Renewable Energy Delivery

Each project is unique depending on location, size, and end use. Clean and renewable energy sources such as wind and solar are by nature intermittent and located far from consumer demand. Supply chain approaches may prove very useful in addressing these temporal and spatial disconnects. For example, battery storage would provide an “inventory” buffer for the grid when integrating the less predictable supply of wind and solar power. Renewable sources will not be commercially viable without a robust supply chain to deliver the energy.

The Renewable Energy Delivery (RED) collaborates with key organizations across the renewable energy space (e.g. generators, technology providers, and electric grid operators) to design new supply chain systems for cost-effective renewable energy delivery to end consumers. The aim to develop insights and tools for problems ranging from daily operations management to strategic planning for the phased deployment of renewable energy generation and transmission.

In addition, we can help companies outside the energy sector align their environmental initiatives, such as the carbon footprint, with economic opportunities from renewable energy procurement and, in some cases, generation.

Make renewable energy technology a global public good

For renewable energy technology to be a global public good, meaning available to all and not just to the wealthy, it will be essential to remove roadblocks to knowledge sharing and technological transfer, including intellectual property rights barriers. Essential technologies such as battery storage systems allow energy from renewables, like solar and wind, to be stored and released when people, communities and businesses need power. They help to increase energy system flexibility due to their unique capability to quickly absorb, hold and re-inject electricity, says the International Renewable Energy Agency. Moreover, when paired with renewable generators, battery storage technologies can provide reliable and cheaper electricity in isolated grids and to off-grid communities in remote locations.

Improve global access to components and raw materials

A robust supply of renewable energy components and raw materials is essential. More widespread access to all the key components and materials, from the minerals needed to produce wind turbines and electricity networks to electric vehicles, will be key. It will take significant international coordination to expand and diversify manufacturing capacity globally. Moreover, greater investments are needed to ensure a just transition, including in people’s skills training, research and innovation, and incentives to build supply chains through sustainable practices that protect ecosystems and cultures.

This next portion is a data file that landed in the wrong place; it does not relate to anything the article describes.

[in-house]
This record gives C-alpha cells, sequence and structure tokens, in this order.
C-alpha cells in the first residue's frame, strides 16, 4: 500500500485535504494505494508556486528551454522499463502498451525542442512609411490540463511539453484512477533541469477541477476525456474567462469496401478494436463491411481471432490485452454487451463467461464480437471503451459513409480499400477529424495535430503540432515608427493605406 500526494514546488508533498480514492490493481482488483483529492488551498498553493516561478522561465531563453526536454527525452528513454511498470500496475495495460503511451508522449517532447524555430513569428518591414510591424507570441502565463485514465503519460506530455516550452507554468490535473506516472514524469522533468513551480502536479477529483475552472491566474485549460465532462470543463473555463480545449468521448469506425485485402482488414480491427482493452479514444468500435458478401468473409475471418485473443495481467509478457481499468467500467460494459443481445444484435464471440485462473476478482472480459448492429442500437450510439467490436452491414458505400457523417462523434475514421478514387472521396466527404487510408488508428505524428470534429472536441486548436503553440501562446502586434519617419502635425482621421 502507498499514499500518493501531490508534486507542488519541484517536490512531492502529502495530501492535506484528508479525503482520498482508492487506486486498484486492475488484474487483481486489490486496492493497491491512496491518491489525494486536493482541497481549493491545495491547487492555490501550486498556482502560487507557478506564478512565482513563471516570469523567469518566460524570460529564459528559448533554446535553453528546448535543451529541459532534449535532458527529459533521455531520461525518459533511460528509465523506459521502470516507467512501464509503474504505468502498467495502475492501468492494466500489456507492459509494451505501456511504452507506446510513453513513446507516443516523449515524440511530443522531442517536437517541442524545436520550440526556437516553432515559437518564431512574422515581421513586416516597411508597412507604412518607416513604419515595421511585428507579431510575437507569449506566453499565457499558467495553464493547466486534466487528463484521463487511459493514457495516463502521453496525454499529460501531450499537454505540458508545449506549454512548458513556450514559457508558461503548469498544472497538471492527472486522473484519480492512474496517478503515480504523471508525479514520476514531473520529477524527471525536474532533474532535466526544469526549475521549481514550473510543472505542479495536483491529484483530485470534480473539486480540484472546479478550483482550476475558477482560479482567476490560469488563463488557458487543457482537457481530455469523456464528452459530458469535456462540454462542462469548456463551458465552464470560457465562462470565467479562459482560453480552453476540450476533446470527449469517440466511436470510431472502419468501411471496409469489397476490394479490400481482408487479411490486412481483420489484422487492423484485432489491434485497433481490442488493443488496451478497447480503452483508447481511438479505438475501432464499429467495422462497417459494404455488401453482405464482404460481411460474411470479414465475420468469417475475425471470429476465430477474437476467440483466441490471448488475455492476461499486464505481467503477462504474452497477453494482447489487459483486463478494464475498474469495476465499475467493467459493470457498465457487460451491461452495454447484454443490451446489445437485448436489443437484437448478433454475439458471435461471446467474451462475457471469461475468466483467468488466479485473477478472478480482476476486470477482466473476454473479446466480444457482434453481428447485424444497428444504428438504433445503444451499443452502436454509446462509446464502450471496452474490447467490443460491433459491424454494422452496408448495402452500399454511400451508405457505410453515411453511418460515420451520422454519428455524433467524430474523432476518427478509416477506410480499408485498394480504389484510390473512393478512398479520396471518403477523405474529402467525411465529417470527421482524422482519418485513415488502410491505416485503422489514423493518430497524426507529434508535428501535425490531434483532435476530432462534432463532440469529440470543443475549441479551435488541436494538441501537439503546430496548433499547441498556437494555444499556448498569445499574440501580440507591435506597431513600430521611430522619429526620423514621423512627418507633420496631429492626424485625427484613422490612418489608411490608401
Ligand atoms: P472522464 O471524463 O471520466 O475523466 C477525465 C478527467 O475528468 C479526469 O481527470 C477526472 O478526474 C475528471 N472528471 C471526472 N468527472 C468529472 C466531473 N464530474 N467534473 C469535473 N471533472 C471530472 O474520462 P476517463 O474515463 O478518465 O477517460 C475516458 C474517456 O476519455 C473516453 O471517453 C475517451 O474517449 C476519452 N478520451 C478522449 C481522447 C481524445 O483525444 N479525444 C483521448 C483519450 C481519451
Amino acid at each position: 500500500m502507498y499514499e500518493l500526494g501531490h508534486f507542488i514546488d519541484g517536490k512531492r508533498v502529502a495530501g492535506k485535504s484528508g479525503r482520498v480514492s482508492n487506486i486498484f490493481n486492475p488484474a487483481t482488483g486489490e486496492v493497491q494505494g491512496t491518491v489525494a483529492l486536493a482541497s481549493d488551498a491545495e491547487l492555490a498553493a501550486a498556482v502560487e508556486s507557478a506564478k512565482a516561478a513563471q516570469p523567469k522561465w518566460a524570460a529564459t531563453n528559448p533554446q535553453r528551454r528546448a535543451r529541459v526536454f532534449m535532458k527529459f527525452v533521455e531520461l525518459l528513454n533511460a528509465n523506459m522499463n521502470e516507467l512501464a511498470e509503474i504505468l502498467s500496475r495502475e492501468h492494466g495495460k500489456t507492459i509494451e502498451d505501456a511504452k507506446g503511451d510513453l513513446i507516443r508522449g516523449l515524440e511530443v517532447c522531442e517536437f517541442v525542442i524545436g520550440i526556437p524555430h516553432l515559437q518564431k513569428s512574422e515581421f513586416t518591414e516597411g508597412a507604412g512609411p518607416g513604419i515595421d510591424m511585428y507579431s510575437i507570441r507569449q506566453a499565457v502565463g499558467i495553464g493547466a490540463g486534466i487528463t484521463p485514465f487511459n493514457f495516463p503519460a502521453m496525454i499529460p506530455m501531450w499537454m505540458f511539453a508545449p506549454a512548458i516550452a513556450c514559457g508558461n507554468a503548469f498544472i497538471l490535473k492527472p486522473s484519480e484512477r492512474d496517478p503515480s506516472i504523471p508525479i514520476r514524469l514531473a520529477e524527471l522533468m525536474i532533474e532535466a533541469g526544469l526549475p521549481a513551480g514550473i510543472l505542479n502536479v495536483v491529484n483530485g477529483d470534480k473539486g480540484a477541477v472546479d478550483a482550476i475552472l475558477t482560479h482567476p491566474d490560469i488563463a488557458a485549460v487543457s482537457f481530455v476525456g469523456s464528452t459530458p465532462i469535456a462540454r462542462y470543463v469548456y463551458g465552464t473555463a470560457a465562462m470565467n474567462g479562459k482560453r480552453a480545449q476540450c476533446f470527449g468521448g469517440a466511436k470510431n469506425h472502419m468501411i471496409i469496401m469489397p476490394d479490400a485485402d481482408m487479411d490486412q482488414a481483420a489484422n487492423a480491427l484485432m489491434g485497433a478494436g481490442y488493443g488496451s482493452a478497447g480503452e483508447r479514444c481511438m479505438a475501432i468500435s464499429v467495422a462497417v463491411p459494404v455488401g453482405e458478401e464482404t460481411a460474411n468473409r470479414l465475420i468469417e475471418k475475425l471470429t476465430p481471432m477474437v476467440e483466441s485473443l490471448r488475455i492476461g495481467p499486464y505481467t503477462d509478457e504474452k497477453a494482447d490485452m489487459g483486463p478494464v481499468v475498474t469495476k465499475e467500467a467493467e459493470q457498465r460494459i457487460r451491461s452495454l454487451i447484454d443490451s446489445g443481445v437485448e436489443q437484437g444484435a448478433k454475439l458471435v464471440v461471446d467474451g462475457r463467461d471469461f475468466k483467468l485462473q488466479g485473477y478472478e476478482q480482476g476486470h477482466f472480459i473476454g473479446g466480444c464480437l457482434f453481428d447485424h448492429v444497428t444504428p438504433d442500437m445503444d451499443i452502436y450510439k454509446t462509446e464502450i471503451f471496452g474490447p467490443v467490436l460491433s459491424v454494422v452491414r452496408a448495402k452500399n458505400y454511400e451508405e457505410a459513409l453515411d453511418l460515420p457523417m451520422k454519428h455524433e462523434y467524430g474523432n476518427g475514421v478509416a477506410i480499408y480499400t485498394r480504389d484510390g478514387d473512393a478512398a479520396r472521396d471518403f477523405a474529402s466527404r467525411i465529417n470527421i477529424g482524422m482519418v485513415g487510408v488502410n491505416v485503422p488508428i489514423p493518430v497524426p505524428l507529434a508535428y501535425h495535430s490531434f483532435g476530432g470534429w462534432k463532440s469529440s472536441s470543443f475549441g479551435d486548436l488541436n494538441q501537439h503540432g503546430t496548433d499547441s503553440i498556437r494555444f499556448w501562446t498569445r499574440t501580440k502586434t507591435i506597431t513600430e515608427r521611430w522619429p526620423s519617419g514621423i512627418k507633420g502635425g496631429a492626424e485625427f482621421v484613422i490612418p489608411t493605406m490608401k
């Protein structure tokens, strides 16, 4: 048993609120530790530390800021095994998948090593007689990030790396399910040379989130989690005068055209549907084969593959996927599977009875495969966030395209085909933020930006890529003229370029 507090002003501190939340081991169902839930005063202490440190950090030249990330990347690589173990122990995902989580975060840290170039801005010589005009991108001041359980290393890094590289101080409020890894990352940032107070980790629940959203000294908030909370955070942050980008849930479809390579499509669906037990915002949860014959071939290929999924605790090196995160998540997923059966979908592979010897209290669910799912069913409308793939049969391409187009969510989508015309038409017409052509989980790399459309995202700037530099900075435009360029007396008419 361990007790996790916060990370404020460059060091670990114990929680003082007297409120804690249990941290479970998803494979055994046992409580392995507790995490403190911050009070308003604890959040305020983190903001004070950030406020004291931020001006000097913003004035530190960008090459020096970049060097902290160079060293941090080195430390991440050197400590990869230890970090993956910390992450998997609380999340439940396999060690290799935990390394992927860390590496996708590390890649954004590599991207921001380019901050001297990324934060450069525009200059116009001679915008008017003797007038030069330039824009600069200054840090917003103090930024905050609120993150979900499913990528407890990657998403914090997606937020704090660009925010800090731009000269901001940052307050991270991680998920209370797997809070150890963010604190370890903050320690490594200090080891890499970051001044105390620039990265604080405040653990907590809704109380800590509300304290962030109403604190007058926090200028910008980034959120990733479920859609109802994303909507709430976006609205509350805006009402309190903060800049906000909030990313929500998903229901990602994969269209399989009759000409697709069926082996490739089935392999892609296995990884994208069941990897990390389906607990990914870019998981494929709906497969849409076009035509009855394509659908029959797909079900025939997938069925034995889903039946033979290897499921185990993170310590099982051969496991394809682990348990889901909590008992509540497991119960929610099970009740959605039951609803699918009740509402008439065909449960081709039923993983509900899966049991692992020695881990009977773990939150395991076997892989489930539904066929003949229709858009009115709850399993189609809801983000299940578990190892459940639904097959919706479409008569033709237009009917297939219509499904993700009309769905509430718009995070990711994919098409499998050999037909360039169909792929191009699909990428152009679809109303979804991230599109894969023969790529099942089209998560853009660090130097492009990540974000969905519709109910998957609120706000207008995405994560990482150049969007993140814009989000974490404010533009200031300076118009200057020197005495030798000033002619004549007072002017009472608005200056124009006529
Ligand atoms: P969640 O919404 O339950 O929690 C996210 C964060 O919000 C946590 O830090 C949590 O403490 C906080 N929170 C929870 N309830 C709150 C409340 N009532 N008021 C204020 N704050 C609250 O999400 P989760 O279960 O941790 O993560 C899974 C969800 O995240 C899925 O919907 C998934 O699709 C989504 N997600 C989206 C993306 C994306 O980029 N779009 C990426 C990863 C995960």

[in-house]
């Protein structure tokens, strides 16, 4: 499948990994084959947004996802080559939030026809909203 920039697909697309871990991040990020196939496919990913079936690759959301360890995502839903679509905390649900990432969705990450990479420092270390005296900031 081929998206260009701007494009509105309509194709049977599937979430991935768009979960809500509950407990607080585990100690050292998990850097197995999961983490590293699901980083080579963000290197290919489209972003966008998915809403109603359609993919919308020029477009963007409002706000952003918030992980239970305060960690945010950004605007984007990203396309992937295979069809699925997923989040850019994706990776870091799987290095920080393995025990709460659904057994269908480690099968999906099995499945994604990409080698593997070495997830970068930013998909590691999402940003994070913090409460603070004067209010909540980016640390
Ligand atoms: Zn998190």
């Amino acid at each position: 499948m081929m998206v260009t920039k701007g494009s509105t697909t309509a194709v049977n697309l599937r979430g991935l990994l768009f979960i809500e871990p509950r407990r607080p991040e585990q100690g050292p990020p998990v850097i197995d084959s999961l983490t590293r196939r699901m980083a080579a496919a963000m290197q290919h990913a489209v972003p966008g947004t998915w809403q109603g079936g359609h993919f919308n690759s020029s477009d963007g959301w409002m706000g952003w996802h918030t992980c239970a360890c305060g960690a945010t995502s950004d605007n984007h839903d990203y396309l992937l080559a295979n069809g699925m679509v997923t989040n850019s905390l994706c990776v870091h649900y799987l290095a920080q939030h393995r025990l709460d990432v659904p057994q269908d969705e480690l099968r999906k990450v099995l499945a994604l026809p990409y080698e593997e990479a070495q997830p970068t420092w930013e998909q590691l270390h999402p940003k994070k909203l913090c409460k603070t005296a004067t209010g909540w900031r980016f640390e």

Level the playing field for renewable energy technologies

While global cooperation and coordination is critical, domestic policy frameworks must urgently be reformed to streamline and fast-track renewable energy projects and catalyse private sector investments. Technology, capacity, and funds for renewable energy transition exist, but there needs to be policies and processes in place to reduce market risk and enable and incentivize investments, including through streamlining the planning, permitting and regulatory processes, and preventing bottlenecks and red tape. This could include allocating space to enable large-scale buildouts in special Renewable Energy Zones. Nationally Determined Contributions, and countries’ individual climate action plans to cut emissions and adapt to climate impacts, must set 1.5C aligned renewable energy targets. The share of renewables in global electricity generation must also increase from today’s 29 percent to 60 percent by 2030. Clear and robust policies, transparent processes, public support, and the availability of modern energy transmission systems are key to accelerating the uptake of wind and solar energy technologies.

Shift energy subsidies from fossil fuels to renewable energy

Fossil-fuel subsidies are one of the biggest financial barriers hampering the world’s shift to renewable energy. The International Monetary Fund (IMF) says that about $5.9 trillion was spent on subsidizing the fossil fuel industry in 2020 alone, including through explicit subsidies, tax breaks, and health and environmental damages that were not priced into the cost of fossil fuels. That’s roughly $11 billion a day. Fossil fuel subsidies are both inefficient and inequitable. Across developing countries, about half of the public resources spent to support fossil fuel consumption benefits the richest 20 percent of the population, according to the IMF. Shifting subsidies from fossil fuels to renewable energy not only cuts emissions, but it also contributes to the sustainable economic growth, job creation, better public health, and more equality, particularly for the poor and most vulnerable communities around the world.

Triple investments in renewables

At least $4 trillion a year needs to be invested in renewable energy until 2030, including investments in technology and infrastructure, to allow us to reach net-zero emissions by 2050. Not nearly as high as yearly fossil fuel subsidies, this investment will pay off. The reduction of pollution and climate impact alone could save the world up to $4.2 trillion per year by 2030. Although the funding is there, what is needed is commitment and accountability, particularly from the global financial systems, including multilateral development banks and other public and private financial institutions, that must align their lending portfolios towards accelerating the renewable energy transition.